The road to Qatar 2022 begins with a new international competition pitting Concacaf’s 40 national teams against each other in Concacaf Nations League. Canada will begin their journey with a series of four qualifying matches from September 2018 to March 2019 across four international windows.
Canada will face US Virgin Islands in the first match this Sunday 9 September followed by a home match against Dominica in Toronto on 16 October. Canada then face St. Kitts and Nevis on 18 November 2018 and French Guiana on 26 March 2019.
The September match kicks off at 16.00 local at IMG Soccer Center in Bradenton, FL, USA. In Canada, the match will be broadcast by Concacaf on OZ.com/concacafnationsleague (16.00 ET / 13.00 PT). In addition, exclusive behind-the scenes content and post-match commentary is available on Canada Soccer’s digital channels including Facebook, Instagram, Twitter, and YouTube.
“For the first time, there is a run of games that are genuinely meaningful, a series of games that brings with it a level of expectation, scrutiny and consequence for the players,” said John Herdman, Canada Soccer’s Men’s National Team Head Coach. “These games will help prepare a mindset for the team, it will help prepare the group with a very deliberate focus. It’s a genuine start of a journey.”
With 34 nations competing in 2018-19 Concacaf Nations League Qualifying, Canada will need to finish among the top six nations to join Concacaf Nations League Group A. That 12-nation group already features Concacaf’s top-six ranked nations who received a bye from reaching the Concacaf “Hex” in 2016.
The new Concacaf Nations League competition also serves as the qualification route for the 2019 Concacaf Gold Cup, with the top 10 nations joining the six seeded nations in the competition’s upcoming, expanded 16-nation format.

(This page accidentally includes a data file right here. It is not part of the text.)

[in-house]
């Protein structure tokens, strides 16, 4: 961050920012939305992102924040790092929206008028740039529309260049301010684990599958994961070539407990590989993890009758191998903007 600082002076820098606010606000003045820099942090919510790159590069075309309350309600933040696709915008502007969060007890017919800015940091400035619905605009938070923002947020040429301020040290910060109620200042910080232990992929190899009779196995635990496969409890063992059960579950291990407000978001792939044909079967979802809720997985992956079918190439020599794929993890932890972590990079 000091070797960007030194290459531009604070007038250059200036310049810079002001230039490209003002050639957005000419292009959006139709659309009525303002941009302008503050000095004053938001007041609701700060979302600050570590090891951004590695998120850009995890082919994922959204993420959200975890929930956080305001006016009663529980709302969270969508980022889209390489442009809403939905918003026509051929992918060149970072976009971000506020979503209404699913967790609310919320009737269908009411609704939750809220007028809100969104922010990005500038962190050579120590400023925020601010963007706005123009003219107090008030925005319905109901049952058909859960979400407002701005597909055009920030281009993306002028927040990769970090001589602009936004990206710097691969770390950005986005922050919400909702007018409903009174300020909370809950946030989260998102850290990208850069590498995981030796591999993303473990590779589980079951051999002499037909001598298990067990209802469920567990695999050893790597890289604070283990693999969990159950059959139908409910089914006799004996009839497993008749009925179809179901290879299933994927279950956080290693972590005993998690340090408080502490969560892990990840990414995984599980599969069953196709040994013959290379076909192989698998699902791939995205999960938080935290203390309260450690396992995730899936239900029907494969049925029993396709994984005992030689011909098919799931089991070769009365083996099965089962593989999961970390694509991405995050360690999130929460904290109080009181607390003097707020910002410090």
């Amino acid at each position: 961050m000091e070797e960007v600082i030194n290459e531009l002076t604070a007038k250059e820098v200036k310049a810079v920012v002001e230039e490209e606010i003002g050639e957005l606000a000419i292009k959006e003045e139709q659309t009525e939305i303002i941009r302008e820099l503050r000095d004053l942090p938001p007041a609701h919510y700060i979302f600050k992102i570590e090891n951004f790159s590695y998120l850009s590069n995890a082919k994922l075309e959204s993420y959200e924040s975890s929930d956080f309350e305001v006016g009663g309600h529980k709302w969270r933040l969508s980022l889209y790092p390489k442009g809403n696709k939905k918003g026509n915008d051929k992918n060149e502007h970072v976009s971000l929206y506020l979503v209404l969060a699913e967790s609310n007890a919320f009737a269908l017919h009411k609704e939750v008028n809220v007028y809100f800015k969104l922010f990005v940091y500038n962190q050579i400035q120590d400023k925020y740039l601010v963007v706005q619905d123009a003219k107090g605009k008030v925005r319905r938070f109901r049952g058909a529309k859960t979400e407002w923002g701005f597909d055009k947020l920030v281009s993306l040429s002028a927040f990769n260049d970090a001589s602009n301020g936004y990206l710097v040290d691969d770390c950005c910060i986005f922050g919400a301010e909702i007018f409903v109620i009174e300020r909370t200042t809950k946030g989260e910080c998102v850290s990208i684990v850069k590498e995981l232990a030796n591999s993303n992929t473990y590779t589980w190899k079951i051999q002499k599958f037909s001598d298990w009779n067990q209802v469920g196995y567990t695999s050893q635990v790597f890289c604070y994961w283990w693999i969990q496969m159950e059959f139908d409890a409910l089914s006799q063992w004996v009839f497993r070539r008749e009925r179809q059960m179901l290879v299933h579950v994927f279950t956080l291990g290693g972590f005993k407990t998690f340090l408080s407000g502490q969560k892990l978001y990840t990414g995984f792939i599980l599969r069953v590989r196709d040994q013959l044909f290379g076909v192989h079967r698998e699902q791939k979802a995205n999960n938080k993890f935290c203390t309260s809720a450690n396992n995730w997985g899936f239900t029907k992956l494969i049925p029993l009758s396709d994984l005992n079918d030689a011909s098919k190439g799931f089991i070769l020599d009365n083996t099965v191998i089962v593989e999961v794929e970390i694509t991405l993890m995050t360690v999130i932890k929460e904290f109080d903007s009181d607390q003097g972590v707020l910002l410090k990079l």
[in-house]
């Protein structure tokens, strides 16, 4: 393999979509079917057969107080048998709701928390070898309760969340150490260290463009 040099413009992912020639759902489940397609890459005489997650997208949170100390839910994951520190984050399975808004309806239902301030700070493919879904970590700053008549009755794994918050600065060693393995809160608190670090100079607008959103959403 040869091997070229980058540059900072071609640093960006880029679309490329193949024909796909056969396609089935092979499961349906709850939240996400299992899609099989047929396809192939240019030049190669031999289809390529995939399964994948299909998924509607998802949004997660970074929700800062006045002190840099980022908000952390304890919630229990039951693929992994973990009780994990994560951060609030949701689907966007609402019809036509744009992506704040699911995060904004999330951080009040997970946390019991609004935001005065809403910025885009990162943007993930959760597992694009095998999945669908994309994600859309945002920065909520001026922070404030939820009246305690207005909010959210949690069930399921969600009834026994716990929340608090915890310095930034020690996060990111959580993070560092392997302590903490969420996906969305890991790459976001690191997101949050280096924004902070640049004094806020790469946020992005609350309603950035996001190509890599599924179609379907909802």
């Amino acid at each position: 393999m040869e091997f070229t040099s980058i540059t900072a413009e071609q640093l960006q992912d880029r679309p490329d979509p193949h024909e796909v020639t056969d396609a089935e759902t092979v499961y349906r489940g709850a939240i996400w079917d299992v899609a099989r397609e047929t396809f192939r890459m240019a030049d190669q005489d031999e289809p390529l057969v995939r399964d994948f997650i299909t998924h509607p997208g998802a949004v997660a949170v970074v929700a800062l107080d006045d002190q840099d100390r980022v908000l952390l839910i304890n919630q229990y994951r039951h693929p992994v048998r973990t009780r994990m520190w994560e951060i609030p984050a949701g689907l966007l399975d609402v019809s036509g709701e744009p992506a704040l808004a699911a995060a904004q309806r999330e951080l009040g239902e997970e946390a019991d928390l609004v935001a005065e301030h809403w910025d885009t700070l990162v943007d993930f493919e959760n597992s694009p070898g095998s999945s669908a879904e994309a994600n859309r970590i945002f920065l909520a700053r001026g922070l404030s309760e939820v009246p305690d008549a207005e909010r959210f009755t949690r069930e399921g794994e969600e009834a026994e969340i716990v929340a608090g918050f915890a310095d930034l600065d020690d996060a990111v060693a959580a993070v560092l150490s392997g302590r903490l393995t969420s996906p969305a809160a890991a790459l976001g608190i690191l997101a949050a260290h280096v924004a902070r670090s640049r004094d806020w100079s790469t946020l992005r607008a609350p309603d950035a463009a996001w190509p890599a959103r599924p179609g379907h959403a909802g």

Points across the four qualifying matches (three points for a win, one point for a draw) will determine which nations advance to Group A, Group B, or Group C. For nations that are tied on points after the March matches, the tie breakers are goal difference, goals scored, away goals, lowest number of yellow/red cards, and then (if still tied) drawing of lots.
To help Canada’s drive towards Qatar 2022, Herdman has brought together a confident group of determined footballers. The Canada squad features a mix of passion and experience as well as youth and fearlessness.
“This is an exciting roster, that’s for sure,” said Herdman. “In speaking with the players leading into this game, everyone was fully committed. We have been able to share our vision through Concacaf Nations League and the new Concacaf competition landscape which has got the group excited. They know that every match is a critical game now. They are clear that we have to perform in every game to progressively move through this new competition approach.”
The 9 September match will be the first-ever international “A” meeting between Canada and the US Virgin Islands. While Canada won their first match of the 2018 season (a 1:0 win over New Zealand in Herdman’s debut), US Virgin Islands will be making their first appearance since FIFA World Cup Qualifiers in 2016. US Virgin Islands won one of four matches that year, a run that included a 2:1 win over Sint Maarten and then an added-time 1:2 loss to Grenada.
“You have to really be focused and be switched on because you can’t take anything for granted,” said Junior Hoilett, Canada’s winger who plays professionally in the English Premier League at Cardiff City. “Our opponents have nothing to lose and that can put a lot of pressure on us to get the results we want. We have to be switched on and play as a unit.”
Indeed, the Canada squad boasts plenty of confidence and team spirit. There is also some exciting young talent, including several young players that helped Canada’s U-21 side finish in sixth place at the iconic Toulon tournament in June. These young players will be a driving force for Canada as they establish a new, winning culture on the road to Qatar 2022.
“Every match internationally is tough, but we want to build a culture and we want to start having players that have shared experiences, tough experiences and enjoyable experiences,” said Herdman. “We are starting to build a culture, a brotherhood, and chemistry that will serve us well when we can advance to the Concacaf Gold Cup and we start to move into the tougher matches in the next round of Concacaf Nations League.”